This particular laboring mother was in the tub for one contraction. Then, in a panic she said "get me out of here, I want back in the shower". Later she described that it was uncomfortable to sit in and the water was not deep enough to be of much comfort. Then we had trouble opening the door . . . aurgh . . . not very smooth or practical.
On the other hand, I still think Peninsula is hands-down the most mother/baby
friendly hospital in the area.
I can tell you that there are tubs in every room at UCSF and at San Francisco General as well as midwives that act as "attendings" (not just the "MD-lite"), teach medical and midwifery students in normal birth and some complicated and are there at all times. The tubs are regular bathtubs though a bit larger/deeper (at UCSF, I think they're Jacuzzi) and are in the bathroom so there's an extra door people have to go through to get to the laboring woman. Each of these hospitals has telemetry and waterproof dopplers allowing intermittent or continuous monitoring while in the tub, with many midwifery clients receiving intermittent monitoring or auscultation. There are protocols at each hospital for monitoring in the tub so the nurses know exactly what to do and (mostly) are happy to do it. I think that if she has an IUPC or FSE, she can't go in the tub but she can still be mobile because of the telemetry units. The laboring woman can have ruptured membranes or not, though I would suspect that is she was starting to have signs of infection then she could only use the shower. In terms of IVs, midwifery clients with no risk factors for PPH or GBS or other things requiring an IV have no IV or a saline lock and all nurses are more than happy to cover the IV for shower and/or tub. Sadly, neither of these hospitals "allow" waterbirth but I have been told numerous times at both hospitals that sometimes women can't get out of the water fast enough so there are some "suprise" water births :).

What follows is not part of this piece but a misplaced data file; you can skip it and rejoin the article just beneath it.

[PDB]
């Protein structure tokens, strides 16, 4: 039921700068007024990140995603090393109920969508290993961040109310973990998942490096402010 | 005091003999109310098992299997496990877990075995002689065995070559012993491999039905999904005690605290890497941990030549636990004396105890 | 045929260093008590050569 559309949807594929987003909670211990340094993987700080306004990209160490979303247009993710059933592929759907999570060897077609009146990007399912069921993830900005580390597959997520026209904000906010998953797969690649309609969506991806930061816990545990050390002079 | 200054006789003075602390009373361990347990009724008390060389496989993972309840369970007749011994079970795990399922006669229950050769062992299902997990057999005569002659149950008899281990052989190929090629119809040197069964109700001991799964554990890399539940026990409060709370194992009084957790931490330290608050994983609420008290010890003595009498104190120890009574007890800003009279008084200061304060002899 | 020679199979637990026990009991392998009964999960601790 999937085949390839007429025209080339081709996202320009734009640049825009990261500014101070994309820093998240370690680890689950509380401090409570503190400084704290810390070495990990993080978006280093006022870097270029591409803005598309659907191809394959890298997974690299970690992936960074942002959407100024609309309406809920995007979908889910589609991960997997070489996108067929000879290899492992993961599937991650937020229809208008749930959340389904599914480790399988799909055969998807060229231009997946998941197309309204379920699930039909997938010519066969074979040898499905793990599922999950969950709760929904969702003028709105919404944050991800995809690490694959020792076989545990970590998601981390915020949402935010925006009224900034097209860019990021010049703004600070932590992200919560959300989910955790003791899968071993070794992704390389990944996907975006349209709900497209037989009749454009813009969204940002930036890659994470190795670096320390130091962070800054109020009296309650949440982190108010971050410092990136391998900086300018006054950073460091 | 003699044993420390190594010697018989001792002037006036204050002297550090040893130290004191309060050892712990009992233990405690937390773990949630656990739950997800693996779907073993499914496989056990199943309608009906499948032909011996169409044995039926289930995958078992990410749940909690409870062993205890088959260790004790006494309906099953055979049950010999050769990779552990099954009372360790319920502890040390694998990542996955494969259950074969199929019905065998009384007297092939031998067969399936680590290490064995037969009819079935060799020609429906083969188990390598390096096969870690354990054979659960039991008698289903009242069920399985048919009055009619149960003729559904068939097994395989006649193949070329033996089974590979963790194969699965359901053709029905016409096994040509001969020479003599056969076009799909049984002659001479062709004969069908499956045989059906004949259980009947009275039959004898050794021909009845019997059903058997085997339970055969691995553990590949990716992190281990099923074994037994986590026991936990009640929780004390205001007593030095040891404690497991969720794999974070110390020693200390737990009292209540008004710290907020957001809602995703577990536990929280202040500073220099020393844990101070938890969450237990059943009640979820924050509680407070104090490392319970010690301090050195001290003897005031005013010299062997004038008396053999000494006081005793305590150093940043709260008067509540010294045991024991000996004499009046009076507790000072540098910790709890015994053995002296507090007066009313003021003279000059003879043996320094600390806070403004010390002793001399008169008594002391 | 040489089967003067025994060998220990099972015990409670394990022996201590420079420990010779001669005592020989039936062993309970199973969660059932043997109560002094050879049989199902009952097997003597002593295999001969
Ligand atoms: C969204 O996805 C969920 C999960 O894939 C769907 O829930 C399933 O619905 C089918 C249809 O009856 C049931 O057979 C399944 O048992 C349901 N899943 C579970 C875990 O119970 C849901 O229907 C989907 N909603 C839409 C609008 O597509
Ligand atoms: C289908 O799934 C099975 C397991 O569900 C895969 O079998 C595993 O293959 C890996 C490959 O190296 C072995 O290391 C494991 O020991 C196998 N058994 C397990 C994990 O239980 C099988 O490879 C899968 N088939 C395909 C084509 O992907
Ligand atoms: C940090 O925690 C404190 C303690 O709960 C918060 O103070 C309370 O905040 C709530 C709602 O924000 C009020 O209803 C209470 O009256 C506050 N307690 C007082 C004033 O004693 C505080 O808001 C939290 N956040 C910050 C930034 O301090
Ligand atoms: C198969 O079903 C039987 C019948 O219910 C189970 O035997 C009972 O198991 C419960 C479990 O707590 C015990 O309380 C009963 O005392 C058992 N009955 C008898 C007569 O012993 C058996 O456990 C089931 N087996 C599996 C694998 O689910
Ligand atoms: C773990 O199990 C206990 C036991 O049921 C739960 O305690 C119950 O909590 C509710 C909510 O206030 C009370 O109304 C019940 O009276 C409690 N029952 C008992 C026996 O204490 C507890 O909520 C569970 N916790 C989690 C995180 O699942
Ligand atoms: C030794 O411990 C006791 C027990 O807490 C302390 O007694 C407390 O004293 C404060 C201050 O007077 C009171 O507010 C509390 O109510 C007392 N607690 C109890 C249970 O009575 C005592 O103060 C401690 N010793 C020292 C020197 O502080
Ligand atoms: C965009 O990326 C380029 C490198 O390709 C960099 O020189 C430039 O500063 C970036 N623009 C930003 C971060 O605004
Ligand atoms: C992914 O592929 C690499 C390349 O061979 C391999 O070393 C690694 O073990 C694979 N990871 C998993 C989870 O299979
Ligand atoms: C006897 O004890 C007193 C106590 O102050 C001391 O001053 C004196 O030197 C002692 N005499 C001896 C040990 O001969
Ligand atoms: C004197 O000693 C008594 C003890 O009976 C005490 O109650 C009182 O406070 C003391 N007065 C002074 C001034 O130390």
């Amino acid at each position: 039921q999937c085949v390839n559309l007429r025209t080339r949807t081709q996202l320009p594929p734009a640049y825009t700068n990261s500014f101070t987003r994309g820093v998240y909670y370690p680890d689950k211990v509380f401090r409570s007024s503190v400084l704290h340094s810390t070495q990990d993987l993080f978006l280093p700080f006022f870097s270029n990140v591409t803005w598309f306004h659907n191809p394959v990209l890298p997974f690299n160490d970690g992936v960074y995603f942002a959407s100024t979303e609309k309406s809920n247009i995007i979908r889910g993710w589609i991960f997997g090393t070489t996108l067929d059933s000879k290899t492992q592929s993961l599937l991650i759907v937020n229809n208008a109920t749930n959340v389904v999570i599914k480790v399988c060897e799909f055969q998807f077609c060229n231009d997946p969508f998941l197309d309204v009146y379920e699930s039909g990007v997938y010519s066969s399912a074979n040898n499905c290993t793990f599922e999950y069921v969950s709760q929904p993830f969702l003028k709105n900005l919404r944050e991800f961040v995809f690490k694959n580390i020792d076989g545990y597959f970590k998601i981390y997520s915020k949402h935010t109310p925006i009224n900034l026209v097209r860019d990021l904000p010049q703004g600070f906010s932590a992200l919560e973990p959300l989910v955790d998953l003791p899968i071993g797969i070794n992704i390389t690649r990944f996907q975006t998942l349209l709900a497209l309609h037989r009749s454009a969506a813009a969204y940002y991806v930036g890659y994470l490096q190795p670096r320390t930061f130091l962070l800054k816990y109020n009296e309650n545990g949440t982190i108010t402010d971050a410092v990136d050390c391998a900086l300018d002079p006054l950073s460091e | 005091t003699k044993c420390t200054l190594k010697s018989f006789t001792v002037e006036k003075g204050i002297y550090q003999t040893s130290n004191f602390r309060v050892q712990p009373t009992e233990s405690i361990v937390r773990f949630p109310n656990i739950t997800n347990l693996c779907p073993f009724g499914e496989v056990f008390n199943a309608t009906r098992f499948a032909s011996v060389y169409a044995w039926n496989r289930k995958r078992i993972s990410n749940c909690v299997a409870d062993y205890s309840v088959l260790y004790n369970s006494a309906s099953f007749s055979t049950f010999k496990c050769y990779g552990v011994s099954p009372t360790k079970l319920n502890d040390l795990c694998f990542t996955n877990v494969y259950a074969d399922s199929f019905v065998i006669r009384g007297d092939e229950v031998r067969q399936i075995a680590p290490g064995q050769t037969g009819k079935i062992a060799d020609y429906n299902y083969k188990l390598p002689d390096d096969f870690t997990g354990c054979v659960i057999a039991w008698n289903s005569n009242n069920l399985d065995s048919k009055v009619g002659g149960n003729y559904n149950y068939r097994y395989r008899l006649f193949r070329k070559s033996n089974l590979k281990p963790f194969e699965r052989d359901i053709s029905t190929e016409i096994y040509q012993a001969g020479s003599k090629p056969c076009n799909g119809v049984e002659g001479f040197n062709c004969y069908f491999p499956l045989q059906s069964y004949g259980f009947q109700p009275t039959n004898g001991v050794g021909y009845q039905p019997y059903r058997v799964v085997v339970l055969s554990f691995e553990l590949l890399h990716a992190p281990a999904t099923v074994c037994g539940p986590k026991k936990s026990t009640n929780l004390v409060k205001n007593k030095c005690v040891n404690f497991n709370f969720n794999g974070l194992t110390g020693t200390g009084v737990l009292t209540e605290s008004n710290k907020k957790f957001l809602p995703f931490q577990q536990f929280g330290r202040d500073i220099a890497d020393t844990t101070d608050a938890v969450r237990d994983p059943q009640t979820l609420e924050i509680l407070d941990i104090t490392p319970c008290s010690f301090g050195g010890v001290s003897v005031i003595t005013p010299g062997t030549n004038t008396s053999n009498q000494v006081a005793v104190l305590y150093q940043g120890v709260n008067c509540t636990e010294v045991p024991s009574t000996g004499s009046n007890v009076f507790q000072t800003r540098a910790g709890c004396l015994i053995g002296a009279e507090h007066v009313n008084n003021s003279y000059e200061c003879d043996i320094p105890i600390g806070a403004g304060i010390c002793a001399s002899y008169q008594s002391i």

Sutter Santa Cruz does have tubs but I don't know about waterbirths.
I'm hearing more and more wonderful things about Sutter Davis Hospital.
The labor and delivery unit is run by midwives and *encourages* waterbirths
and doulas (through its volunteer program to women that can't afford them).
A classmate of mine used to be a doula there and she said that the midwives
didn't monitor the baby's heart rate during labor. This seemed odd
to her once we started school so she asked one of the midwives she used
to work with there and the midwife said, "Oh, we try to do it as unobtrusively
as possible but we still do ACOG guidelines (every 30 minutes in active
labor through one contraction and every 5 minutes in pushing)". Pretty
unobtrusive if the doula didn't even notice! The waterbirths take
place in an AquaDoula tub in an alcove of the room. It is a good
1.5 hours away :(.